Stay up to date with notifications from The Independent

Notifications can be managed in browser preferences.

Malfunctioning robot studio cameras continue to wind up BBC News presenters live on TV

The camera problems have been ongoing since the beginning of last year

Lamiat Sabin
Saturday 06 December 2014 13:59 GMT
The camera in the BBC News studio started filming a vacant desk
The camera in the BBC News studio started filming a vacant desk (YouTube)

New robot cameras installed by the BBC as part of a £1bn studio refurbishment have been malfunctioning and causing havoc for journalists on live television.

The high-tech cameras in Broadcasting House, central London, have erratically started filming out of sync in incidents causing news presenters to openly show their annoyance.

BBC News presenter Martine Croxhall has been subject to five mishaps in total with two of them in the same week, leading her to state on-air on 24 November that she believed she was "jinxed".

In an evening broadcast a week before, Ms Croxhall stood in front of the large studio television screens at the start of the bulletin as she opened the show, however the camera had already switched to filming the empty desk to her left instead.

She noticed the blunder a few seconds later and said to the audience: "I'm just going to move back to the main set," before calmly sighing while preparing herself to sit at the desk.

Then she added: "I know this has happened before. But here we are. If I sidle in you can pretend you haven't noticed."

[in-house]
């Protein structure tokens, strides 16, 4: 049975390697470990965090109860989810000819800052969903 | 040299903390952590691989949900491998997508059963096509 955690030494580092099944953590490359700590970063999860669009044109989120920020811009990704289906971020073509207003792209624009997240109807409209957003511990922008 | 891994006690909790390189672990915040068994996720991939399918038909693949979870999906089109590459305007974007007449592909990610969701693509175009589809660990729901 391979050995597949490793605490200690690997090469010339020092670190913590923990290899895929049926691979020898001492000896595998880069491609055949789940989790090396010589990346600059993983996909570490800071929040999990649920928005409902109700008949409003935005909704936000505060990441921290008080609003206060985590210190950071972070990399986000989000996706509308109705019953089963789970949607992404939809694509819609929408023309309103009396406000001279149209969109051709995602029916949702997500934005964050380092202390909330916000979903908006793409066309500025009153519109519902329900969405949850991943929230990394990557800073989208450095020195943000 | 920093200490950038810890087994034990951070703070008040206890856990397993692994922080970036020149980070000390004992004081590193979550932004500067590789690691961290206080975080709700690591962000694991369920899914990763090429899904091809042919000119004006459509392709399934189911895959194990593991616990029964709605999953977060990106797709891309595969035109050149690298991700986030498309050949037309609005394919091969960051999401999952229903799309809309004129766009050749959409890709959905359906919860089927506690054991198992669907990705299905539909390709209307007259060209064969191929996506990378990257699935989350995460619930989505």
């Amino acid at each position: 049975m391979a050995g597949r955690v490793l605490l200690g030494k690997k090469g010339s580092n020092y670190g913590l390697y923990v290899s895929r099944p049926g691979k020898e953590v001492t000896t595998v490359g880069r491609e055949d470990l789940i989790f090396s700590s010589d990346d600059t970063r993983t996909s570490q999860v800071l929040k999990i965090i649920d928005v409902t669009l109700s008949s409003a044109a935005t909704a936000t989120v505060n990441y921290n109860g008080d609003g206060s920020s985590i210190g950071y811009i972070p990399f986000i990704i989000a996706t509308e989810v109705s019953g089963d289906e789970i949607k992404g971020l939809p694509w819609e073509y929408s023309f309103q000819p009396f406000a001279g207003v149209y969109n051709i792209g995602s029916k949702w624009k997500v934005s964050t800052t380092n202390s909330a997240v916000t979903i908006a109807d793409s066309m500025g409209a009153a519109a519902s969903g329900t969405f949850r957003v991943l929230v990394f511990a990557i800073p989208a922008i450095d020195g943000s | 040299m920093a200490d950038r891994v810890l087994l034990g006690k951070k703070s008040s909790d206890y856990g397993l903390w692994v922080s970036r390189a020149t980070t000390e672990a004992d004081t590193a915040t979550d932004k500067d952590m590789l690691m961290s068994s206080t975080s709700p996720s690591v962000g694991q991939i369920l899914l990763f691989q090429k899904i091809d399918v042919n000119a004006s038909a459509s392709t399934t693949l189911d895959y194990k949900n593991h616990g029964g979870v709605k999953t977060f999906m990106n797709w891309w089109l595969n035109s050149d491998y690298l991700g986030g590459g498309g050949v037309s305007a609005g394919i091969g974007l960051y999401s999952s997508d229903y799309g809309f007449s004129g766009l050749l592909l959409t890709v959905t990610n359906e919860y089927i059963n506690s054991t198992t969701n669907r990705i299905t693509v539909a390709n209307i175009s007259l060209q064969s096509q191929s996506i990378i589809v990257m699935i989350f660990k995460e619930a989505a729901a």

A new computer system is set to be introduced into the studios to work alongside the robot cameras that have replaced operator employees in order to cut back on costs.

The cameras seem to have been playing up since the beginning of last year when news broadcast operations moved from parts of the White City site. The Grade II-listed buildings were sold to private developers for £200 million after 54 years under plans for them to be turned into hotel, retail and leisure spaces.

Business news presenter Aaron Heslehurst had a spot of bother with some of the cameras, after which he said to the audience: "Got to love these robotic cameras!"

Then, when he had pretended to manually fix the position of the camera himself, he addressed the production team through his headset by saying: "I'm not touching your precious robots."

Join our commenting forum

Join thought-provoking conversations, follow other Independent readers and see their replies


Thank you for registering

Please refresh the page or navigate to another page on the site to be automatically logged inPlease refresh your browser to be logged in